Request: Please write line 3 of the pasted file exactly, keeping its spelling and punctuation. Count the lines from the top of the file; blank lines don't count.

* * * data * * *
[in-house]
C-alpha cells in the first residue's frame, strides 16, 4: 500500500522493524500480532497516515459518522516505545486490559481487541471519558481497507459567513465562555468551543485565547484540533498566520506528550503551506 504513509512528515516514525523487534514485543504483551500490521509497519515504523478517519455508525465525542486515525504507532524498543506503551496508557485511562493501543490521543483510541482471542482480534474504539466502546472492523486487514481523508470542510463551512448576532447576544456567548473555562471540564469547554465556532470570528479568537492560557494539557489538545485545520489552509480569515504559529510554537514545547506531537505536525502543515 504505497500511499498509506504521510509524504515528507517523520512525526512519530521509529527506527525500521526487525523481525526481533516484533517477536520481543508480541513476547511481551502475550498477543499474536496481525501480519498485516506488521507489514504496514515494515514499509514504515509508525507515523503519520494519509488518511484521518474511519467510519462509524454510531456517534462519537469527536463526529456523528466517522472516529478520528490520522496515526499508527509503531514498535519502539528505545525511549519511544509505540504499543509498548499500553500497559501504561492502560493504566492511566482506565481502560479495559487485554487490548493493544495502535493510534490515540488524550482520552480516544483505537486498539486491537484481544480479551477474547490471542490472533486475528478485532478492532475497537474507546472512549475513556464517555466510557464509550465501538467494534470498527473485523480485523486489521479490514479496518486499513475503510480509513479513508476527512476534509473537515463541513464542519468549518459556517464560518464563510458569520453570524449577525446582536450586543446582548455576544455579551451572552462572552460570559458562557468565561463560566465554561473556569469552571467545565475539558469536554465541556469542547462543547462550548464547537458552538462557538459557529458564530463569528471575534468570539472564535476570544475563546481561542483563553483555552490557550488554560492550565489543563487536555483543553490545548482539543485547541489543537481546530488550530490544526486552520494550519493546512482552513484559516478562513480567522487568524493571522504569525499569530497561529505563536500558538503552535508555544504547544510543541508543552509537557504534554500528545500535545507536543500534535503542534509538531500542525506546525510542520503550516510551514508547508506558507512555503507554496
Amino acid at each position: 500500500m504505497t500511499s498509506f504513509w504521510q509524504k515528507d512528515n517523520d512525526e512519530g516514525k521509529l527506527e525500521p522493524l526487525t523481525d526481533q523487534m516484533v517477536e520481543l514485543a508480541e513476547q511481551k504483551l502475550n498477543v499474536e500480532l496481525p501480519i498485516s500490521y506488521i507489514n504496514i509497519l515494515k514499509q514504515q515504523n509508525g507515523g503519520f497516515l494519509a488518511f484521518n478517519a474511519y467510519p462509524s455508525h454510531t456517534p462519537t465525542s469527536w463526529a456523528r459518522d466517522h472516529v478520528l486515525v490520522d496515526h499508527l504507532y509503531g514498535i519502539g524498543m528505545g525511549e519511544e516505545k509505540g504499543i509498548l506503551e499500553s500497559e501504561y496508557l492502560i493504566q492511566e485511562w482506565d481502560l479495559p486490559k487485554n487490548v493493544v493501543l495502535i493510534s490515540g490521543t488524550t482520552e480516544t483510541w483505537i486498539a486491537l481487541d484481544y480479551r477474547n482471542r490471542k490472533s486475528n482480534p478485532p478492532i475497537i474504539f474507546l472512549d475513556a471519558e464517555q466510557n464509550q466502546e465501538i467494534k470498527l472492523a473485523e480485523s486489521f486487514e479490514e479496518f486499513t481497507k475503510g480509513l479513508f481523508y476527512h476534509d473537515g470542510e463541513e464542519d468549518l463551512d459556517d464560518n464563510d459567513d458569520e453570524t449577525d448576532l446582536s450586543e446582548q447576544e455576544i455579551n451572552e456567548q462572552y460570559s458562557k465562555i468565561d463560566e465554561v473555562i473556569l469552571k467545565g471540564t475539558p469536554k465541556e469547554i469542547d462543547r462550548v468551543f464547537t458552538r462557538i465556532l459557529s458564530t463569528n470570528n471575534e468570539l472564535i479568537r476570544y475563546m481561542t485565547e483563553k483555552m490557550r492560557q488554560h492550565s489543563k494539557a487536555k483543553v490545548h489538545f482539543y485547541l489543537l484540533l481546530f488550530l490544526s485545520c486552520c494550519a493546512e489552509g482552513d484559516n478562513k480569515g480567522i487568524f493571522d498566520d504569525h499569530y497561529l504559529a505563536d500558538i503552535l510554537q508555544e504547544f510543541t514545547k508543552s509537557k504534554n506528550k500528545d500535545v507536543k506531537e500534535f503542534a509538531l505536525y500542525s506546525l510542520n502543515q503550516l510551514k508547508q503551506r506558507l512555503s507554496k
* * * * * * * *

Amino acid at each position: 500500500m504505497t500511499s498509506f504513509w504521510q509524504k515528507d512528515n517523520d512525526e512519530g516514525k521509529l527506527e525500521p522493524l526487525t523481525d526481533q523487534m516484533v517477536e520481543l514485543a508480541e513476547q511481551k504483551l502475550n498477543v499474536e500480532l496481525p501480519i498485516s500490521y506488521i507489514n504496514i509497519l515494515k514499509q514504515q515504523n509508525g507515523g503519520f497516515l494519509a488518511f484521518n478517519a474511519y467510519p462509524s455508525h454510531t456517534p462519537t465525542s469527536w463526529a456523528r459518522d466517522h472516529v478520528l486515525v490520522d496515526h499508527l504507532y509503531g514498535i519502539g524498543m528505545g525511549e519511544e516505545k509505540g504499543i509498548l506503551e499500553s500497559e501504561y496508557l492502560i493504566q492511566e485511562w482506565d481502560l479495559p486490559k487485554n487490548v493493544v493501543l495502535i493510534s490515540g490521543t488524550t482520552e480516544t483510541w483505537i486498539a486491537l481487541d484481544y480479551r477474547n482471542r490471542k490472533s486475528n482480534p478485532p478492532i475497537i474504539f474507546l472512549d475513556a471519558e464517555q466510557n464509550q466502546e465501538i467494534k470498527l472492523a473485523e480485523s486489521f486487514e479490514e479496518f486499513t481497507k475503510g480509513l479513508f481523508y476527512h476534509d473537515g470542510e463541513e464542519d468549518l463551512d459556517d464560518n464563510d459567513d458569520e453570524t449577525d448576532l446582536s450586543e446582548q447576544e455576544i455579551n451572552e456567548q462572552y460570559s458562557k465562555i468565561d463560566e465554561v473555562i473556569l469552571k467545565g471540564t475539558p469536554k465541556e469547554i469542547d462543547r462550548v468551543f464547537t458552538r462557538i465556532l459557529s458564530t463569528n470570528n471575534e468570539l472564535i479568537r476570544y475563546m481561542t485565547e483563553k483555552m490557550r492560557q488554560h492550565s489543563k494539557a487536555k483543553v490545548h489538545f482539543y485547541l489543537l484540533l481546530f488550530l490544526s485545520c486552520c494550519a493546512e489552509g482552513d484559516n478562513k480569515g480567522i487568524f493571522d498566520d504569525h499569530y497561529l504559529a505563536d500558538i503552535l510554537q508555544e504547544f510543541t514545547k508543552s509537557k504534554n506528550k500528545d500535545v507536543k506531537e500534535f503542534a509538531l505536525y500542525s506546525l510542520n502543515q503550516l510551514k508547508q503551506r506558507l512555503s507554496k